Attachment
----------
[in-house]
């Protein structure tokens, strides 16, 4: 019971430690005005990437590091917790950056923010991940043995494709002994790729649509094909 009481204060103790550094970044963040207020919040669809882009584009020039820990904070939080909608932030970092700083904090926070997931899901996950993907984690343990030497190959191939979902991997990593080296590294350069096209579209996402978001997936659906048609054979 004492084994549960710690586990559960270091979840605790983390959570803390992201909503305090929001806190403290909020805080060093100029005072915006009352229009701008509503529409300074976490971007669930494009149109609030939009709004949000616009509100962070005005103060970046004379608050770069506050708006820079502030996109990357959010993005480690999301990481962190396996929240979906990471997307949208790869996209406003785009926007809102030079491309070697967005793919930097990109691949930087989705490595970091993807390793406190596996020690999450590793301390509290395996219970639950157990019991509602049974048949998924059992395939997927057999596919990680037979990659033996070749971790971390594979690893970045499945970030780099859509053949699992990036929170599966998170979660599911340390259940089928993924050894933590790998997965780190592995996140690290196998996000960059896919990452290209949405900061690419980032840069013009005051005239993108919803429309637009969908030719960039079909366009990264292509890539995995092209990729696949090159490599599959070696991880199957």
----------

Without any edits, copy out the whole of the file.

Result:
[in-house]
């Protein structure tokens, strides 16, 4: 019971430690005005990437590091917790950056923010991940043995494709002994790729649509094909 009481204060103790550094970044963040207020919040669809882009584009020039820990904070939080909608932030970092700083904090926070997931899901996950993907984690343990030497190959191939979902991997990593080296590294350069096209579209996402978001997936659906048609054979 004492084994549960710690586990559960270091979840605790983390959570803390992201909503305090929001806190403290909020805080060093100029005072915006009352229009701008509503529409300074976490971007669930494009149109609030939009709004949000616009509100962070005005103060970046004379608050770069506050708006820079502030996109990357959010993005480690999301990481962190396996929240979906990471997307949208790869996209406003785009926007809102030079491309070697967005793919930097990109691949930087989705490595970091993807390793406190596996020690999450590793301390509290395996219970639950157990019991509602049974048949998924059992395939997927057999596919990680037979990659033996070749971790971390594979690893970045499945970030780099859509053949699992990036929170599966998170979660599911340390259940089928993924050894933590790998997965780190592995996140690290196998996000960059896919990452290209949405900061690419980032840069013009005051005239993108919803429309637009969908030719960039079909366009990264292509890539995995092209990729696949090159490599599959070696991880199957």